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Tandem Cycling A bicycle built for two. Want to find out more about this wonderful world of tandems? Check out this forum to talk with other tandem enthusiasts. Captains and stokers welcome!

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Old 12-16-11, 09:54 AM   #51
tredlodz
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You could keep your options open and have fork and seat bridge drilled to accept caliper brakes in future.
And I would definitely want that option if like us you often ride 28mm or smaller tires. At least the seat bridge. Some forks may not allow disk+caliper drillings or V-brake+caliper, but it's relatively easy to change forks. Dual pivot Calipers are just stronger and easier to adjust than the average tandem V-brake installation. Also you get more rack options...
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Old 12-16-11, 07:58 PM   #52
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Builder says the tabs for the Vs in the rear would interfere with placement of calipers, so the frame can be built to accommodate only one or the other. Not an issue up front, with different fork options.
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Old 01-10-12, 01:54 PM   #53
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What a wonderful way to greet a newcomer. Folks weren't like that last time I was in Colorado. What happened?
From here in Boulder, "mtnbke" looks like a total kook. The first thing he does is slam the bike the happy/proud customer bought. On top of that he makes some asinine comments.
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Old 01-12-12, 05:27 AM   #54
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Choosing Seven over Calfee was as surprising a decision as it was close. Going into the process, I was 99% certain we'd get carbon. Didn't even consider ti initially, in large part due to all the chatter about it being a little noodly for a tandem. BUT, the test drives changed the calculus. After narrowing the choices down to the two frames/materials, we rode both bikes back-to-back multiple times. Each time the take-away was the same... the stoker found the bikes indistinguishable, but up front, the ti tester was just a smidge smoother, just a smidge stiffer laterally, and just a smigde more to my liking with handling, than the CF tester. Of course, all of these characteristics could change, for better or worse, in the customization process. But, what we felt and liked on the road was what we felt and liked on the road. It's hard to ignore the real-world experience. Finally, the gut says a metal frame (with ti-welded-to-ti couplers) might stand a slightly better chance than CF of surviving 15-20 years of abuse from baggage smashers. For whatever it's worth, we're 105 yr old, long-distance cruisers, not CAT-rated mashers. There are obviously lots of Calfee lovers here, and it's easy to understand why. It felt like a great bike. For our specific needs/wants, however, a well-designed, solidly-built ti frame just seemed to suit us.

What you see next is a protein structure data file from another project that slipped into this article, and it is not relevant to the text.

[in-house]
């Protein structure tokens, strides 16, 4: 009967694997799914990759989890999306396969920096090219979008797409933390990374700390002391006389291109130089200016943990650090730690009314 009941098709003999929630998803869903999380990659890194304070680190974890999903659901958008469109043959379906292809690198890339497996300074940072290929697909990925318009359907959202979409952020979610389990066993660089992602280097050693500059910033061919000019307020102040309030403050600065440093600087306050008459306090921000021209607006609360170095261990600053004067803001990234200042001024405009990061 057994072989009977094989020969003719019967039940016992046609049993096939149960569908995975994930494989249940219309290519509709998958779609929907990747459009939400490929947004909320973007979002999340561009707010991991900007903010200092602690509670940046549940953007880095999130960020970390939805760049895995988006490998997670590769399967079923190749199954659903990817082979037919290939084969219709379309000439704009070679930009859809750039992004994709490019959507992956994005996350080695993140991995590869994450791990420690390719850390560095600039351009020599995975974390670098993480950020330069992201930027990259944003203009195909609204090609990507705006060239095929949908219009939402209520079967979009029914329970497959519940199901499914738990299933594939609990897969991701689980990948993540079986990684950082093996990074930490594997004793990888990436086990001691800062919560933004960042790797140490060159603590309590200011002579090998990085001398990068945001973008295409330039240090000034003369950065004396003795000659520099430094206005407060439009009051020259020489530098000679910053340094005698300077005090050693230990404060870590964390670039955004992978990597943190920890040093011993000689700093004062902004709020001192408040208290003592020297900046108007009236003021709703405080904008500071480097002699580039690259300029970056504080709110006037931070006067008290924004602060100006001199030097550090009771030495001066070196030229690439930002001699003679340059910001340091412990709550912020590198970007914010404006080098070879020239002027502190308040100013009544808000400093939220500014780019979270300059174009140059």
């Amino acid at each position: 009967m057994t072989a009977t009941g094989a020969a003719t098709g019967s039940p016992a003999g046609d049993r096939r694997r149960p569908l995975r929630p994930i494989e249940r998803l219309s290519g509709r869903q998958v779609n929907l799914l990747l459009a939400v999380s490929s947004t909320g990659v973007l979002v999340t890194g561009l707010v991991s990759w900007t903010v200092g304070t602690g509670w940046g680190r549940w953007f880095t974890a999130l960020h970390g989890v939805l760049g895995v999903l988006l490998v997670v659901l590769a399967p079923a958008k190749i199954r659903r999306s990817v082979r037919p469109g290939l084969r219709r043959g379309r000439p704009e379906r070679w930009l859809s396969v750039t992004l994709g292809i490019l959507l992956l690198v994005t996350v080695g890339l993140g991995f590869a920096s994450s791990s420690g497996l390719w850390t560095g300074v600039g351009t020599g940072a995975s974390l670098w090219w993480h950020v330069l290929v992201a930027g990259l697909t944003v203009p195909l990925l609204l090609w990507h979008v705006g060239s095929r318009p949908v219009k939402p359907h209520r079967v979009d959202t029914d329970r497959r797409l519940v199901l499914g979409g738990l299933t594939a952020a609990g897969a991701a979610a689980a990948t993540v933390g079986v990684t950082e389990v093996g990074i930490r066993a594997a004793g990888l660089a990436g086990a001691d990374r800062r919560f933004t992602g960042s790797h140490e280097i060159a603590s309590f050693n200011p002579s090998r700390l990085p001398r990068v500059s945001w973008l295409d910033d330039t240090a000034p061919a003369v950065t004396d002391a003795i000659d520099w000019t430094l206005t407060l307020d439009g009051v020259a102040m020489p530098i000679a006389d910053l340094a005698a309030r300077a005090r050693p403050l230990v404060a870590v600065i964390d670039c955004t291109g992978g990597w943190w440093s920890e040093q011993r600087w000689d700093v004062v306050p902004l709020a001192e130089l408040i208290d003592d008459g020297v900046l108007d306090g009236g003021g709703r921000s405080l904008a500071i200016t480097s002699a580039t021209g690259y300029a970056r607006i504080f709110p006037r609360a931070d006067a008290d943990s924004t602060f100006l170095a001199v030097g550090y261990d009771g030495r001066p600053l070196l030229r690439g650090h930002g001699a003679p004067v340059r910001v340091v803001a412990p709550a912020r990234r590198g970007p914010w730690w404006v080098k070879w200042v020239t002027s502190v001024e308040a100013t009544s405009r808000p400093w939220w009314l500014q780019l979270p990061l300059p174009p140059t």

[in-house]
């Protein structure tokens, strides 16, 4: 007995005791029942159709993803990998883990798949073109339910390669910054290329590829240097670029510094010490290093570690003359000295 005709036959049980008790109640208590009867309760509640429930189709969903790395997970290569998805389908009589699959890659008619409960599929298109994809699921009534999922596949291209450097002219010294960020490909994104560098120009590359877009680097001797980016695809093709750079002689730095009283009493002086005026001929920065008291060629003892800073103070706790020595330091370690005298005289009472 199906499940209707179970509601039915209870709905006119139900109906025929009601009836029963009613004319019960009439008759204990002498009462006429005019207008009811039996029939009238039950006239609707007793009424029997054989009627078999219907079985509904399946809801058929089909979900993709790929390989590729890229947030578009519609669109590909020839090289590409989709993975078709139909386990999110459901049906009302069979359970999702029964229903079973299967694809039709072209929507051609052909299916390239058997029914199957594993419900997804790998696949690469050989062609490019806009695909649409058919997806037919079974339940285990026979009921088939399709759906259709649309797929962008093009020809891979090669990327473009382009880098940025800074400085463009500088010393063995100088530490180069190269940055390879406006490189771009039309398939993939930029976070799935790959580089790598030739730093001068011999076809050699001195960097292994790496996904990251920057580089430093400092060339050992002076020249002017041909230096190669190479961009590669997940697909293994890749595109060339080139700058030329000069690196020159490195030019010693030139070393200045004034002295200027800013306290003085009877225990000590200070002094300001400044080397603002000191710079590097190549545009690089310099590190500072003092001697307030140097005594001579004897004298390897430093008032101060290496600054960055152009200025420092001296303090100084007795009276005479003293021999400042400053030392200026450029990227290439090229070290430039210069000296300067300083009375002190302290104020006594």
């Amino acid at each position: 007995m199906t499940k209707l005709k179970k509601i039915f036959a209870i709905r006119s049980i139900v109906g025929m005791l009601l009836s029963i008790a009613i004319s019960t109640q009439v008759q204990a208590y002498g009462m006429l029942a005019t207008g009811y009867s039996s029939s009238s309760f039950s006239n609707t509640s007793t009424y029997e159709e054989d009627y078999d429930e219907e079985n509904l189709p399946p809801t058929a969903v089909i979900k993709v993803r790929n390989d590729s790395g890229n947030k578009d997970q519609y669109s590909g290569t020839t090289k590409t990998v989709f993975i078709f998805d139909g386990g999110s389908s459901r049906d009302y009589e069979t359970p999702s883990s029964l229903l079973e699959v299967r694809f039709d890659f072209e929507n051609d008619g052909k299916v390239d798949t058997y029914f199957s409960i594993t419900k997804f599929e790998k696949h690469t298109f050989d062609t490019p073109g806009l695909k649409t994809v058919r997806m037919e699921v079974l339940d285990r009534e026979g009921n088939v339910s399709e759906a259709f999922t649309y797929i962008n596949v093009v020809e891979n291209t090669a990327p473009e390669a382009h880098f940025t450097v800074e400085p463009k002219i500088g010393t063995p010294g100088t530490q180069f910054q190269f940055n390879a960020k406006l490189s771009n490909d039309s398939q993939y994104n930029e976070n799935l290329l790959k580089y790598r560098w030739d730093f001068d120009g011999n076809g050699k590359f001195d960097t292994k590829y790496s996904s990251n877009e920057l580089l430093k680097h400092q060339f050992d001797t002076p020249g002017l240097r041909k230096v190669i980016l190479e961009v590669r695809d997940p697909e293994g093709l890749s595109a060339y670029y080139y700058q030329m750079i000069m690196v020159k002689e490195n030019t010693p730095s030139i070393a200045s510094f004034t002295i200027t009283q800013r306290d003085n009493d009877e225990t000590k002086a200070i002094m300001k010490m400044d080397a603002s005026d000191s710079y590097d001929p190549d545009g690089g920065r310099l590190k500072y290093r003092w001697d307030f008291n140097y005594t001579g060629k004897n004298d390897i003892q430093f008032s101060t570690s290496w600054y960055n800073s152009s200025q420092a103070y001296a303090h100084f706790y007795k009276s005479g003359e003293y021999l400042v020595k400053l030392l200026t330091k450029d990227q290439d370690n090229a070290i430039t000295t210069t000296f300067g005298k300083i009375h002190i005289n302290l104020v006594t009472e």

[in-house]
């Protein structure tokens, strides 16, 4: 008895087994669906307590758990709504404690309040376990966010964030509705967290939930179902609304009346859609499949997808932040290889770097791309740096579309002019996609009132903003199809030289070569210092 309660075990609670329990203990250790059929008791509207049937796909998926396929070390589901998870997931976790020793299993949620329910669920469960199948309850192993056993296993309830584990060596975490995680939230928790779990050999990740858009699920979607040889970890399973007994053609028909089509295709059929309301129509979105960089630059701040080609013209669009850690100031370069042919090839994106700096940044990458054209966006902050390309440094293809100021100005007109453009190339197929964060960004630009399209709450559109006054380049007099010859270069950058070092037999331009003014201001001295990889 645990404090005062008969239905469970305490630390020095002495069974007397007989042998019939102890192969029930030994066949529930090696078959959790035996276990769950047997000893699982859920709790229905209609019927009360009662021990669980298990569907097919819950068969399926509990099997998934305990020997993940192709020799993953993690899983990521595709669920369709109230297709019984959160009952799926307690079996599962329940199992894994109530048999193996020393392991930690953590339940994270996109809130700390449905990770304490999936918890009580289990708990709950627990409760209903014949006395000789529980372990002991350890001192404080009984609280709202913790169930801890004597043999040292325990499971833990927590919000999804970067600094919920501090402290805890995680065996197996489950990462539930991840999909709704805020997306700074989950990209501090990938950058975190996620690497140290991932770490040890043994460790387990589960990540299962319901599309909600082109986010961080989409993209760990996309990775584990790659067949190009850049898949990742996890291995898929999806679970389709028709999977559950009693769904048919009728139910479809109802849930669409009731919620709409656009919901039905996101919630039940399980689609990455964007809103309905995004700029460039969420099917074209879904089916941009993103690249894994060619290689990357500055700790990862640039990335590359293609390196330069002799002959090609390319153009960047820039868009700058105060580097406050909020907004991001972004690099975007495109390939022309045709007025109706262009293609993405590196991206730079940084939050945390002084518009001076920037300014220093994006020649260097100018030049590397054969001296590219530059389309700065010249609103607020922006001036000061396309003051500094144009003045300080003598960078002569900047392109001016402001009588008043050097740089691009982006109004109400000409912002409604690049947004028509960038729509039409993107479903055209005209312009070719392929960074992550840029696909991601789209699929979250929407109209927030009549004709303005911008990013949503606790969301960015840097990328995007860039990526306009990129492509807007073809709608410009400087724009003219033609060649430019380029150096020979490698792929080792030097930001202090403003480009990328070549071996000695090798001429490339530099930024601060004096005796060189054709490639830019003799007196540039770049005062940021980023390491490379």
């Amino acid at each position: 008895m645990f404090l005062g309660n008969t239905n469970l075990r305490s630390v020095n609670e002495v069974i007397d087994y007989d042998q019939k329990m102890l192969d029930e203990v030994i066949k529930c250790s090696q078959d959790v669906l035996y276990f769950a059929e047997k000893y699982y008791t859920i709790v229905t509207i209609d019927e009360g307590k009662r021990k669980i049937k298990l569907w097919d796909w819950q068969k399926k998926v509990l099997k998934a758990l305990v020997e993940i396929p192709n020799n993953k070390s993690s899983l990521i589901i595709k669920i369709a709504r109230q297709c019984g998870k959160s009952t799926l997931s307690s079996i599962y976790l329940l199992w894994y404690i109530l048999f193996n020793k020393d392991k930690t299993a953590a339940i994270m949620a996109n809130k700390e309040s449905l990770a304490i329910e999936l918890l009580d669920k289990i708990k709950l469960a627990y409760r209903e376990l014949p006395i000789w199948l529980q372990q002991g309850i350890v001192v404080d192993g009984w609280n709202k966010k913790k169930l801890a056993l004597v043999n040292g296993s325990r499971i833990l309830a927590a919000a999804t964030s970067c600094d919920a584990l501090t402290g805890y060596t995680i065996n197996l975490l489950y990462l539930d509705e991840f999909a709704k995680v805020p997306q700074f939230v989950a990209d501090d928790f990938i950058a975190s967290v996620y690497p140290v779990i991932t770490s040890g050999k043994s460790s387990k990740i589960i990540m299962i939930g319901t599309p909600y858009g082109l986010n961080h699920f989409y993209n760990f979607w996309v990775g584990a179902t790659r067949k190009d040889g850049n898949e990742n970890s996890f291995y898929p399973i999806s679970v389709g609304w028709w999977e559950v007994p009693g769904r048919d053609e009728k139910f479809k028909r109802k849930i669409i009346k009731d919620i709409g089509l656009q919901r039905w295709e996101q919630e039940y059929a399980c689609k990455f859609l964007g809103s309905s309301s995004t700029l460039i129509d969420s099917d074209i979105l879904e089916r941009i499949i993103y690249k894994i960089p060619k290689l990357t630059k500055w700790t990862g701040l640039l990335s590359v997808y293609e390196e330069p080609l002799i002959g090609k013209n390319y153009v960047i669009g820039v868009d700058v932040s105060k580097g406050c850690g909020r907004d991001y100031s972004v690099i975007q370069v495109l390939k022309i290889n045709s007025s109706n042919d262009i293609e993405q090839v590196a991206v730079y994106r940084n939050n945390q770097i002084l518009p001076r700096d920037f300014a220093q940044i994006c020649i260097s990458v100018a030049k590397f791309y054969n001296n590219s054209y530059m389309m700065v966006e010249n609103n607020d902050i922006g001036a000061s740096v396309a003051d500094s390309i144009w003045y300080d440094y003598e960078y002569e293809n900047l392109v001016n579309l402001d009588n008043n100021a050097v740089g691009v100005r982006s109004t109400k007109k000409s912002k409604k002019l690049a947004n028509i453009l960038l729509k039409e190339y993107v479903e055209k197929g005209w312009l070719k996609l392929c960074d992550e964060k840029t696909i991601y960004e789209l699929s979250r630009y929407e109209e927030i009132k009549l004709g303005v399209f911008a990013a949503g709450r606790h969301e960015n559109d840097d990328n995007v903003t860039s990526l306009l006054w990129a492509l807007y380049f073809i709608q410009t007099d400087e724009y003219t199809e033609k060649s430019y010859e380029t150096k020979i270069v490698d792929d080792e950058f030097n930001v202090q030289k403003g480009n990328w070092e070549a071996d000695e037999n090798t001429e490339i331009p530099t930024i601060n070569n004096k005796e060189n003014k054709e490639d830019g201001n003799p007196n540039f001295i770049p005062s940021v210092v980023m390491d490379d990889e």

For brakes, we've eliminated the V's, so it's down to caliper vs disc. May have to toss the coin again.
Since you've eliminated v brakes, be patient (if possible) and wait for some hydraulic road disc set ups to hit the market (should be soon). The cable disc brakes are not near as good as the the hydraulic. I've been racing MTBs for over 10 years, and I can tell you there's no comparison! Good luck with your build!

Rick
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Old 01-12-12, 07:17 AM   #55
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Anecdotal Brake Observation:
After putting 200 miles on my disc-equipped road bike I'll change the front brake on our daVinci to a disc if I ever have to replace the fork. I can stop the road bike on a steep descent with two fingers on each lever, feathering the rear of course, but there is no fade whatsoever. While the front V-brake on the DV is effective, we do get fade in steep descents and the front disc would be especially effective with the short cable run.